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22

POWER AND GLORY: II


Prance, Germany and Austria, late seventeenth and early eighteenth centuries

It was not only the Roman Church that had discovered the power of
art to impress and overwhelm. The kings and princes of seventeenthcentury Europe were equally anxious to display their nllght and thus
to increase their hold on the nllnds of the people. They, too, wanted
to appear as beings of a different kind, lifted by divine right above the
comn1on run of n1cn. This applies particularly to the most powerful
ruler of the latter part of the seventeenth century, Louis XIV of
France, in whose political programtne the display and splendour of
royalty was deliberately used. It is surely no accident that Louis XIV
invited Bernini to Paris to help with the designing of his palace. This
grandiose project never materialized, but another of Louis XIV's
palaces became the very symbol of his imn1ense power. This was the
palace ofVersailles, which was built round about r66o-8o,Jigure 291.
Versailles is so huge that no photograph can give an adequate idea of
its appearance: There arc no fewer than 123 windows looking towards
the park in each storey. The park itself, with its avenues of clipped
trees, its urns and statuary,_figure 292, and its terraces and lakes, extends
over miles of countryside.
It is in its immensity rather than in its decorative detail that
Versailles is Bat:~que. Its architects were mainly intent on grouping
the enorn10us n1asses of the building into clearly distinct wings, and
giving each wing the appearance of nobility and grandeur. They
accentuated the middle of the tnain storey by a row of Ionic colunms
carrying an entablature with rows of statues on top, and flanked this
effective centre-piece with decorations of a similar kind. With a
simple con1bination of pure Renaissance fonns, they would hardly
have succeeded in breaking the 111onotony of so vast a f:tyade, but with
the help of statues, urns and trophies they produced a certain amount
of variety. It is in buildings like these, therefore, that one can best
appreciate the true function and purpose ofBaroque forms. Had the
designers ofVersailles been a little rnore daring than they were, and
used n1ore unorthodox means of articulating and grouping the
enormous building, they might have been even more successful.

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POWER AND G LORY : II

291

Louis k Van & Jules


H ardouin-M;msMt
The palace ~{ Versailles,
uearl'nris, lli5s-R2
A Baroque p:1lacl'

441)

n... gnrdrus nl
llrsni/les
1ht group to tht right is a
lllJl)' the 'LJ.ucoli l1
f'.l~t I IO, fig un. 69,
'

or

FRAN C E , GEIIMANY AND AUSTRIA, 1.1\T E S E VENTEENTH AN D

~A IU

Y EIGIITHNTII C:ENTlJIIIfS

It was Oilly-H1 the next generation that this lesson was completely
absorbed by the archi tects of the period. For the Roman churches and
French castles of the Baroque style fired the imagination of the age.
Every minor ptincel ing in southern Germany wanted to have his Versailles;
every sm all monastery in Austria or in Spain wanted to compete w ith the
impressive splendour ofBorromin i's and Dernini's designs. The peri od
round about 1700 is one of the greatest periods of architecture; and not of
architecture alone. Th ese castles and churches w ere not simply planned as
buildings - all the arts had to contribute to the effect of a fantastic and
artificial world. Whole towns were used like stage settings, stretches of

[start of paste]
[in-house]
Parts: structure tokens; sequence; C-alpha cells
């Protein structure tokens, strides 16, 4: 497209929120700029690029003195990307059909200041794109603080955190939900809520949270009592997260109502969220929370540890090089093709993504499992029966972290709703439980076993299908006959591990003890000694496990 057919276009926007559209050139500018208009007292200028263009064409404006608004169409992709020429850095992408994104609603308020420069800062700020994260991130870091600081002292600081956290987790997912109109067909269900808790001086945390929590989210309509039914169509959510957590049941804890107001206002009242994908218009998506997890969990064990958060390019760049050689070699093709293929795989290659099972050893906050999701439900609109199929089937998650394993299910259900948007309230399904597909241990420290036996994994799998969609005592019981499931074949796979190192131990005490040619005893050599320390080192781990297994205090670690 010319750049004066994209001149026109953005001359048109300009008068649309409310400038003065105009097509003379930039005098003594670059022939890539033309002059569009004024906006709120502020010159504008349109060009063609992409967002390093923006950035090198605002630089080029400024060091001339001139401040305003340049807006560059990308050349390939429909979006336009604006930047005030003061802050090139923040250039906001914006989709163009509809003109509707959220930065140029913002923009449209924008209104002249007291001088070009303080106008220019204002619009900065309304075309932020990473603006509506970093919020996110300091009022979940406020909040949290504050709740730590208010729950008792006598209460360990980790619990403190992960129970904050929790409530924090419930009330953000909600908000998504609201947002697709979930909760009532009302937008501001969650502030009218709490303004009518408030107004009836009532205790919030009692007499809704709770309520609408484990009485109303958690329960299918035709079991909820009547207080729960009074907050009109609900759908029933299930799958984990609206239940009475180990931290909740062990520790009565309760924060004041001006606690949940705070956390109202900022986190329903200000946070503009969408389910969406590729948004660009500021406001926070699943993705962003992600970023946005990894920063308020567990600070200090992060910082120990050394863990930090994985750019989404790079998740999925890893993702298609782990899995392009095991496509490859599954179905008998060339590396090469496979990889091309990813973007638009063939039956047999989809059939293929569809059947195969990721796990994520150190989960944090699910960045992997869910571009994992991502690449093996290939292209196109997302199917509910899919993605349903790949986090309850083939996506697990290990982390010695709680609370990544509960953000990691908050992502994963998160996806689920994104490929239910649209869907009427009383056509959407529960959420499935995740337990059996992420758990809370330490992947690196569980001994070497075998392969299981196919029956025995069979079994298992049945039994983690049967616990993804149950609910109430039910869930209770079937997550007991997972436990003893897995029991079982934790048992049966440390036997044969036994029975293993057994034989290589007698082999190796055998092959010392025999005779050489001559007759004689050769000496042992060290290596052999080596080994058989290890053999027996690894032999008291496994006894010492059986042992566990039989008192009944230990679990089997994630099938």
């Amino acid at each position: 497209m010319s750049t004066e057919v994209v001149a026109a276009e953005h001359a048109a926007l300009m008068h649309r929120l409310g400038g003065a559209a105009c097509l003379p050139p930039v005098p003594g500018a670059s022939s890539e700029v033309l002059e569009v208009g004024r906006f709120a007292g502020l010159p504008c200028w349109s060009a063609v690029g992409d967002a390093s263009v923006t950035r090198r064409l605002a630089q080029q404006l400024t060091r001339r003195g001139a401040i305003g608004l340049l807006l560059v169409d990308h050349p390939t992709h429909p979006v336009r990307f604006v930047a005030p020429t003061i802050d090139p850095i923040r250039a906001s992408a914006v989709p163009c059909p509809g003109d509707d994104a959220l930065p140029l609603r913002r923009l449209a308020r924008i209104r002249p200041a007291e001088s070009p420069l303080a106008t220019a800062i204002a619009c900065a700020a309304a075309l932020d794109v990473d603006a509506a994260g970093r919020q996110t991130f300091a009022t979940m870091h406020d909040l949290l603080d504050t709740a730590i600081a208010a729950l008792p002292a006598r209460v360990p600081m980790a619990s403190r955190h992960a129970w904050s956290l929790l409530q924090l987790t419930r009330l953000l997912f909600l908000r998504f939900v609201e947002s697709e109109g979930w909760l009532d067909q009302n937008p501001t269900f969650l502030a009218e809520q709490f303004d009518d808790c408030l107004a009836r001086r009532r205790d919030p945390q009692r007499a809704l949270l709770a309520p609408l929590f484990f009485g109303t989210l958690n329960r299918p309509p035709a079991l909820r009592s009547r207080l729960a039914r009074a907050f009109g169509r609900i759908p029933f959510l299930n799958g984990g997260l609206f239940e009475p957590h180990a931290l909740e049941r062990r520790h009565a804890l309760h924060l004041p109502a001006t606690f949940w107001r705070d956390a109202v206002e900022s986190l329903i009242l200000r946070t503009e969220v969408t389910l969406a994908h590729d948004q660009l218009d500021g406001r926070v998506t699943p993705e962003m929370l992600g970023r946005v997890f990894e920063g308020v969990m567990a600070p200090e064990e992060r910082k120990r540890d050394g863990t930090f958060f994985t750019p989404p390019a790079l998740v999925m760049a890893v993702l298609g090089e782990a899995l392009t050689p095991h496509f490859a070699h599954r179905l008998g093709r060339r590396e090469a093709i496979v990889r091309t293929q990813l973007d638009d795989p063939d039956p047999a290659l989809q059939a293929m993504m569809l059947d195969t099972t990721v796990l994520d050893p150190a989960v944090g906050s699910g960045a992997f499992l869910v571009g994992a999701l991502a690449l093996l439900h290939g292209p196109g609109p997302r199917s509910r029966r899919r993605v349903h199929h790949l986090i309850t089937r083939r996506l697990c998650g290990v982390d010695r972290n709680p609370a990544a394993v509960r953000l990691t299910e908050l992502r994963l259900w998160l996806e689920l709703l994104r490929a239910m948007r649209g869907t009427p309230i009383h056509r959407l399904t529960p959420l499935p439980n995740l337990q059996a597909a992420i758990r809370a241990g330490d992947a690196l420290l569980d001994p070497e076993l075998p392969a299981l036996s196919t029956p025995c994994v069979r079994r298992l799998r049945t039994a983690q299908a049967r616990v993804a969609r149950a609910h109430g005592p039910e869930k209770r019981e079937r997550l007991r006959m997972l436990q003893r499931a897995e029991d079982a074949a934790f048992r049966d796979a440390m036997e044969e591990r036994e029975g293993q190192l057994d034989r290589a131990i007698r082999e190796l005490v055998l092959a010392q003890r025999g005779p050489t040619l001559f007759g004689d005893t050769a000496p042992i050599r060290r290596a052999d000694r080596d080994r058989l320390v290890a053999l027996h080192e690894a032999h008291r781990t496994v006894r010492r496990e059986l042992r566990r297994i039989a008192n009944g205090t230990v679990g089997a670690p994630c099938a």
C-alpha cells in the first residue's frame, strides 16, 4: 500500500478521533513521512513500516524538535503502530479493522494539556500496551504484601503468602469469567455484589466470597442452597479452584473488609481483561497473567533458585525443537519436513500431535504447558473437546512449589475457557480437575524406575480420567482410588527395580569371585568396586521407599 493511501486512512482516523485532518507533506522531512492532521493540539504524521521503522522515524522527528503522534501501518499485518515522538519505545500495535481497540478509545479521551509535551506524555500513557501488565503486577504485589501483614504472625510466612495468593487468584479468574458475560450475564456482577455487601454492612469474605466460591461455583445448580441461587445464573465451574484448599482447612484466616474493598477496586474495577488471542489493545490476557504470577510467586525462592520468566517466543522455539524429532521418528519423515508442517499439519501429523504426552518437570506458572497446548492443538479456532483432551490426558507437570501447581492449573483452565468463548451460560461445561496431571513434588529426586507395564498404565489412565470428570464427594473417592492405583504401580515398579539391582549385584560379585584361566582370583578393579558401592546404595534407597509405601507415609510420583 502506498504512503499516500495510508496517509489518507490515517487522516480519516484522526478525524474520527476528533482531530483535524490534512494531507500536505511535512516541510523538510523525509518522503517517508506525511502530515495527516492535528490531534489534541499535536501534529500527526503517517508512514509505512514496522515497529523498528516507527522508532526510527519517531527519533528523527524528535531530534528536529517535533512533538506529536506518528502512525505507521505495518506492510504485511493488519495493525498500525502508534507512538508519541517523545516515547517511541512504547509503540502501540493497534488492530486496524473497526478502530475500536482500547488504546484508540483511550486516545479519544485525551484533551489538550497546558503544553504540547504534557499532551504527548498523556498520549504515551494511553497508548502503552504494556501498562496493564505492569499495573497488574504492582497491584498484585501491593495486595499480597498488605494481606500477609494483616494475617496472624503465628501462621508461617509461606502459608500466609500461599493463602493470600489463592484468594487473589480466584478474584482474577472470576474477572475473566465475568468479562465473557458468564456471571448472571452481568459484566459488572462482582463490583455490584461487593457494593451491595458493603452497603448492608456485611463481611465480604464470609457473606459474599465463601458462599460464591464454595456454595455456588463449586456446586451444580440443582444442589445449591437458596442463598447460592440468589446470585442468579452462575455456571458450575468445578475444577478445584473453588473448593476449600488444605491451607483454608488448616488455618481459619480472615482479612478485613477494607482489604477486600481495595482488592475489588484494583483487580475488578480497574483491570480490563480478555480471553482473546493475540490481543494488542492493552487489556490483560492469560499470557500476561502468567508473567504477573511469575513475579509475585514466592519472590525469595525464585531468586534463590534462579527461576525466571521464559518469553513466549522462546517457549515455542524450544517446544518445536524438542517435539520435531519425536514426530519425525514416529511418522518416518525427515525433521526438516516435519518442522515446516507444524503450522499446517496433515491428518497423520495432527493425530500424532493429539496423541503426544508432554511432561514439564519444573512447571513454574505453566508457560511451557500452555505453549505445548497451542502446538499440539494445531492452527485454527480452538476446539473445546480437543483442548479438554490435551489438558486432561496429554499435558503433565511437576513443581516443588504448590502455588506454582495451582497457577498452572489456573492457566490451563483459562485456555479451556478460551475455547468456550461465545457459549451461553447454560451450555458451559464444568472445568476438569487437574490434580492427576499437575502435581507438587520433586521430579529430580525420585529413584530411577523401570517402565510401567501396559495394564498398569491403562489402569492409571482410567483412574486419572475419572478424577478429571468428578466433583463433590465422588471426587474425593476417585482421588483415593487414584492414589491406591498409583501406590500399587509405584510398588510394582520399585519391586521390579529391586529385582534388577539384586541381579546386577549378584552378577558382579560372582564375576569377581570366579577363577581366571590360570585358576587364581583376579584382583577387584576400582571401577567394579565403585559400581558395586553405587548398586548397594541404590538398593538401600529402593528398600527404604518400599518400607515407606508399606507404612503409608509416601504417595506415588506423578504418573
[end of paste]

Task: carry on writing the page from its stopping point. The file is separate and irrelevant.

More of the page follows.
coun try were transformed into gardens, brooks into cascades. Artists were
given free rein to plan to their hearts' content, and to translate their most
wllikely visions into stone and gilt stucco. Often the money ran out before
their plans became reality, but what was completed of this outburst of

450

I'OWER AND <.;LOJ<Y; l l

Lucas von

I I ildebrandt
Upper Re/JJederc,
Victma, 1720- 4

294

Lucas von

HildcbrJndr
llJlpcr l3elvedcre,
Vimua, emrnuce /tall
and .<lairmse, 1724
1Hth- o:ntury l'll~raving

451

195

1u c.1~ von

1hltlcbr:mdt
o\jOltl ll ll
1)1cntzcnhofer

\1o1irmsr ofrltr cnsrlr

4 Pc~mmersfeldcn 1
(,'nuum)1, t7IJ- 14

l-lt iiNC E, G ~R MANY AN D AUSTRIA , LATE SEV~N TCE NT H A Nil Ei\ 1\L Y (! G l!T I!ENTH CENTU I\IES

extravagant creation transfom1ed the face of many a town and landscape


of Catholic Europe. It was particularly in Austria, l3ohem.ia and southern
Germany that the ideas of the Italian and French Baroq ue were fused
into the boldest and most consistent style. Figure 293 shows the palace
whic h the Austrian architect, Lucas vo n Hildebrandt ( 1668 -1 745), built
in Vienna for Marlborough's ally, Prince Eugene ofSavoy. T he palace
stands on a hill, and seems to hover lightly over a terraced garden with
fcmntains and clipped hedges. Hildebrandt h as grouped it clearly into
seven different parts, rem.iniscent of garden pavilions: a five- w indowed
centre- piece bulging forward, flanked by two wings of only slightly lesser
height, and this group in turn flanked by a lower part and four turret-like
corner pavilions, wh.ich fiamc the whole building. The central pavilion
and the corner- pieces arc the most richly decorated parts, and the
building forms an intticate pattern, which is nevertheless completely clear
and lucid in its outline. Tlus lucidity is not at all disturbed by the fi:eak.ish
and grotesque ornament that Hildebrandt employed in the details of the
decoration, the pilasters tapeting off downwards, the broken and scrolly
pediments over the windows, and the statues and trophies li ning the roof.
lt is only when we enter the
building tha t w e feel the full
impact of this fantastic style of
decoration. 1-igure 294 shows
the entrance hall ofPtince
Eugene's palace, and F~gure 295
a staircase of a German castle
designed by llildebrandt. We
cannot do justice to these
intetiors unless we visualize
them in usc - on a day when
the owner was givi ng a feast or
holding a reception, w hen the
lamps were lit and men and
women in the gay and stately